Ad Blocker Detected

We've noticed you're currently running ad blocking software. The contents of this site are available for free thanks to the contributions of our sponsors. If you cannot see the entire article, we would appreciate if you would deactivate your ad blocker and refresh the page before continuing to browse.

Thank you.


This Artist Is Famous, But These Accusations May Reveal Something Disgusting

APRIL 20, 2017  —  By Hannah Austin

He's rumored to be the world's richest artist, but recently, Damien Hirst has been accused of something shocking.

When it comes to Hirst's work, "shocking" isn't exactly a new descriptor. For the past 30 years, he's been creating art that deals primarily in death.

Over the span of his career, Hirst has used 913,450 creature carcasses in his work. From cows to sheep, butterflies to sharks, his installations display animals and insects both in their entirety and cut in half, a jarring spectacle known as "vivisection."

The issue, raised by the RSPCA, is not that Hirst uses animal carcasses -- it's about how he obtains them. According to them, many of these animals did not die naturally. They were murdered in the name of art.

Caroline Goldstein, a spokesperson for Artnet, said, "Some of the animals were dead before Hirst came around, while others met ends tailored to their artistically conceived resting places." Call me crazy, but I don't find anything artistic about killing innocent animals, like this sheep in the aptly named piece called "Away From the Flock."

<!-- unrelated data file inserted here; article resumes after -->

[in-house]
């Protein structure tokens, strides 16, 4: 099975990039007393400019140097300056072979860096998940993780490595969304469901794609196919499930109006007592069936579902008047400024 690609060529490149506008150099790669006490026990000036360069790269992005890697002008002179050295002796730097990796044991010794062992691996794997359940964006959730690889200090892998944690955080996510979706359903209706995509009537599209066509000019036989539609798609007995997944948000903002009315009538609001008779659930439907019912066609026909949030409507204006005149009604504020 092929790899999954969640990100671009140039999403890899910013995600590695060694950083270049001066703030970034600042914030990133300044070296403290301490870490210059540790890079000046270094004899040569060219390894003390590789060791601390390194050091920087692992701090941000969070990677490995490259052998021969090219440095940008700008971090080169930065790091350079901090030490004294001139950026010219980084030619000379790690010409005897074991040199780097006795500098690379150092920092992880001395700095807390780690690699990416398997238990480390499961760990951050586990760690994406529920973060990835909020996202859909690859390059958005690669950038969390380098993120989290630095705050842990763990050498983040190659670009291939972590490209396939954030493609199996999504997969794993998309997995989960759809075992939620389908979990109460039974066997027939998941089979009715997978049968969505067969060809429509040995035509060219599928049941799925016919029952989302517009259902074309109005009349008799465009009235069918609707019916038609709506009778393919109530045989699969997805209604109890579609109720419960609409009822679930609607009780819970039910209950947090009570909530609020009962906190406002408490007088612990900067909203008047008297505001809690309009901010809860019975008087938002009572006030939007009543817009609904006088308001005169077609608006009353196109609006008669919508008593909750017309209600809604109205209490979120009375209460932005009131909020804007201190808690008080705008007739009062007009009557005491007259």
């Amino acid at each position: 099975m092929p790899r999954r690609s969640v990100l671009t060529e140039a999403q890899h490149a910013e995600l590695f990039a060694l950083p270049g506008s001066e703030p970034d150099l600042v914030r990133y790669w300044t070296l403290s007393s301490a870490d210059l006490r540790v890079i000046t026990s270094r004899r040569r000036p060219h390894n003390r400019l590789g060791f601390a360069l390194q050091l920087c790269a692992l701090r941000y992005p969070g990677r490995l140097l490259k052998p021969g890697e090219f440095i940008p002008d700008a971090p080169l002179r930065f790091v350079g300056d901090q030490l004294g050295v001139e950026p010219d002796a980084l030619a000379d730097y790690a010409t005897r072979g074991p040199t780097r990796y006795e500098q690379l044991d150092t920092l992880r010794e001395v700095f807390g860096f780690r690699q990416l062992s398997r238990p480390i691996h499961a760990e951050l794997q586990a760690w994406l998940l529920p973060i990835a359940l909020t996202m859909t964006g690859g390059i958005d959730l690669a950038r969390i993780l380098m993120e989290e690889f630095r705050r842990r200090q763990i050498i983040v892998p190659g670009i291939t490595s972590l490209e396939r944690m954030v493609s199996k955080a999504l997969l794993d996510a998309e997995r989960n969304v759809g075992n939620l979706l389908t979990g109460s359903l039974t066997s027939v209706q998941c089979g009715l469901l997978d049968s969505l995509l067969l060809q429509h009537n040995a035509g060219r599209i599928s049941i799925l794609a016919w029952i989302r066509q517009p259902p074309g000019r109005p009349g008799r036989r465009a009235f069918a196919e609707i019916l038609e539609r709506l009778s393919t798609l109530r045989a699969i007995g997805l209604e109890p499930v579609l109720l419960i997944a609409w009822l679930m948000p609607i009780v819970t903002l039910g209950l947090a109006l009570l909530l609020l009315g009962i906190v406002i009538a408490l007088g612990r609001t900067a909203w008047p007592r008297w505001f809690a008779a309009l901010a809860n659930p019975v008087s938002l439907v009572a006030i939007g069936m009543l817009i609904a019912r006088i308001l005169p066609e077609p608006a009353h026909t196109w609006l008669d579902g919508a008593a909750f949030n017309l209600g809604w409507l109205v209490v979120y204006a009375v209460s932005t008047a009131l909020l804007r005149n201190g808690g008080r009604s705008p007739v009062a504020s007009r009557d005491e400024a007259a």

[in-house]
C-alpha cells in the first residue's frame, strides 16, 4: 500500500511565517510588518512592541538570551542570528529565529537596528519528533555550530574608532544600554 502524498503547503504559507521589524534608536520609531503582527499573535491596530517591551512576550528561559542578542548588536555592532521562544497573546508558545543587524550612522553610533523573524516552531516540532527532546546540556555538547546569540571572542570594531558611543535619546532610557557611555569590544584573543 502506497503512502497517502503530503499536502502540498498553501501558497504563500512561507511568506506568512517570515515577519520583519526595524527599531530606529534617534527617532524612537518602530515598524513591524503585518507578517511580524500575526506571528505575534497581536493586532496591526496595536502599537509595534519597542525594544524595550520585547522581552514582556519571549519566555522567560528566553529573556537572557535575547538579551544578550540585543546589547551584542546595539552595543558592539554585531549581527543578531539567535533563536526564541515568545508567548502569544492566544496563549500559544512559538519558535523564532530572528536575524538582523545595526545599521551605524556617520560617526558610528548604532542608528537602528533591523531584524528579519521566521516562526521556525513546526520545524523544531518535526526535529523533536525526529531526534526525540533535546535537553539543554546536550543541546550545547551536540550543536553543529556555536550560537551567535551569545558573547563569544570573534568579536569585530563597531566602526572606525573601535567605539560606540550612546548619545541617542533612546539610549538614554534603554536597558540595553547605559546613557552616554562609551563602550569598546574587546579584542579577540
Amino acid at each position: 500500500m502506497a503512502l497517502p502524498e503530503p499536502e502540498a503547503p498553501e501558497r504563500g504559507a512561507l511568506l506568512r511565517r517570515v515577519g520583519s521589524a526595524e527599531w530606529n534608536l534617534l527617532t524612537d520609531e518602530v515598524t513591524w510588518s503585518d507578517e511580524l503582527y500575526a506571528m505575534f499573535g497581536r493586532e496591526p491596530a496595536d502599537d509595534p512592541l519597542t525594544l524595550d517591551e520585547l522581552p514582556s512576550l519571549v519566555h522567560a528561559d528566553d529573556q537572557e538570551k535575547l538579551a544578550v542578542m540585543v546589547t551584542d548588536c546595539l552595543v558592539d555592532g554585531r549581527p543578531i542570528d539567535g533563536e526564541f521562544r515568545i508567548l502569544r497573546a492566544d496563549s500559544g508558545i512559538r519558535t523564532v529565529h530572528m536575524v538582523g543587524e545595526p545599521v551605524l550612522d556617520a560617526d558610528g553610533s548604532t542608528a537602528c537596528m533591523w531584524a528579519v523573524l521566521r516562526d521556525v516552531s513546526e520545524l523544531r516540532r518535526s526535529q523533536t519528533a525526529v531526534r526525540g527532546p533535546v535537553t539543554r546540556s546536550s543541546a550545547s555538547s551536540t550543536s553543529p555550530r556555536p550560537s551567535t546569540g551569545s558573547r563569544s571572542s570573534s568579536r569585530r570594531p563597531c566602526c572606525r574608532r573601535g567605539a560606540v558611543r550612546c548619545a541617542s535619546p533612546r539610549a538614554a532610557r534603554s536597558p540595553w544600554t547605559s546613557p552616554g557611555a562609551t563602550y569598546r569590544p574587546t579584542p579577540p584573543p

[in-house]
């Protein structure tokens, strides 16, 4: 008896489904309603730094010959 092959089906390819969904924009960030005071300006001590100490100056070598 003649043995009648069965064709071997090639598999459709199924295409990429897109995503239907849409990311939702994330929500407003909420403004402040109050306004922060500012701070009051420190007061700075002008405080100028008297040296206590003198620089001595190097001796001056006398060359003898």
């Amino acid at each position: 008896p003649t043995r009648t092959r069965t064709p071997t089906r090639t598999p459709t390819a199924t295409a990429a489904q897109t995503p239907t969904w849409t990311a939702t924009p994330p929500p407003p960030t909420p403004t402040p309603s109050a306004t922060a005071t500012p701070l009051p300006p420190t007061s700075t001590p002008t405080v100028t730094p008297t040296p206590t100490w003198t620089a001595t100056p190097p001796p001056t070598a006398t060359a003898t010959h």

Read More: 16 Actual Real-Life Events That'll Make You Wonder How Anyone Lives In Florida

Sometimes, Hirst cuts his subjects in half, such as in "Mother and Child (Divided)."

For other works, he simply soaks their carcasses in formaldehyde and installs them in places like restaurants. Burger, anyone?

One of his more controversial pieces was this cow head, which was left crawling with maggots in an enclosed area. Then, as the flies hatched, they were zapped with an electric bug killer. That, folks, is what the world is calling performance art these days.

Of course, one can't forget the thousands and thousands of butterflies that died for Hirst's art - 17,000 butterflies, to be exact.

The death toll also includes 668 fish, 27 sharks, 13 sheep, five birds, three baby horses, one brown bear, and one zebra.

As of now, the investigation into these claims is ongoing. For many in the art world, it would be a devestating blow to learn that Hirst has been killing animals and insects all this time.

Do you think the allegations are true, or are they elaborate rumors meant to discredit and censor the artist? Let us know in the comments below.

And don't forget to share this story with others to find out their opinion!

Load another article